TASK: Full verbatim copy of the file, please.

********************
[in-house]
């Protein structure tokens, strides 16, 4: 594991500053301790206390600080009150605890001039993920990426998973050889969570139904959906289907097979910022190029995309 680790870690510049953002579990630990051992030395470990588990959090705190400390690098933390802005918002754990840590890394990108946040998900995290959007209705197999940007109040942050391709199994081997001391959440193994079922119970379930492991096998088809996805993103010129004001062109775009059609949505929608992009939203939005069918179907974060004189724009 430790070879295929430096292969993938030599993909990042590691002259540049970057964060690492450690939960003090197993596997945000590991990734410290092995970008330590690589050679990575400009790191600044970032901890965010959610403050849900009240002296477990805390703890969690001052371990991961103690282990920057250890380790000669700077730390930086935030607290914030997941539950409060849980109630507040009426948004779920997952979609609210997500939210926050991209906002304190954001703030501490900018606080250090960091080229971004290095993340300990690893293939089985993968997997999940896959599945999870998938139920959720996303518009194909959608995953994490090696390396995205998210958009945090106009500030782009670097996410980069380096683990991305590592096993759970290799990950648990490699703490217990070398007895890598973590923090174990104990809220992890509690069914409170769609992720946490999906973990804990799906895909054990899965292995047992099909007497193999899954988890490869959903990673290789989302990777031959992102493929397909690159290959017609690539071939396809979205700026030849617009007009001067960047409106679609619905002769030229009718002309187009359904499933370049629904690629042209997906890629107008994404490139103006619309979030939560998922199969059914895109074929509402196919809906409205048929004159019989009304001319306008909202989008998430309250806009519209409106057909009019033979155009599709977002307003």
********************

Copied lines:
[in-house]
């Protein structure tokens, strides 16, 4: 594991500053301790206390600080009150605890001039993920990426998973050889969570139904959906289907097979910022190029995309 680790870690510049953002579990630990051992030395470990588990959090705190400390690098933390802005918002754990840590890394990108946040998900995290959007209705197999940007109040942050391709199994081997001391959440193994079922119970379930492991096998088809996805993103010129004001062109775009059609949505929608992009939203939005069918179907974060004189724009 430790070879295929430096292969993938030599993909990042590691002259540049970057964060690492450690939960003090197993596997945000590991990734410290092995970008330590690589050679990575400009790191600044970032901890965010959610403050849900009240002296477990805390703890969690001052371990991961103690282990920057250890380790000669700077730390930086935030607290914030997941539950409060849980109630507040009426948004779920997952979609609210997500939210926050991209906002304190954001703030501490900018606080250090960091080229971004290095993340300990690893293939089985993968997997999940896959599945999870998938139920959720996303518009194909959608995953994490090696390396995205998210958009945090106009500030782009670097996410980069380096683990991305590592096993759970290799990950648990490699703490217990070398007895890598973590923090174990104990809220992890509690069914409170769609992720946490999906973990804990799906895909054990899965292995047992099909007497193999899954988890490869959903990673290789989302990777031959992102493929397909690159290959017609690539071939396809979205700026030849617009007009001067960047409106679609619905002769030229009718002309187009359904499933370049629904690629042209997906890629107008994404490139103006619309979030939560998922199969059914895109074929509402196919809906409205048929004159019989009304001319306008909202989008998430309250806009519209409106057909009019033979155009599709977002307003």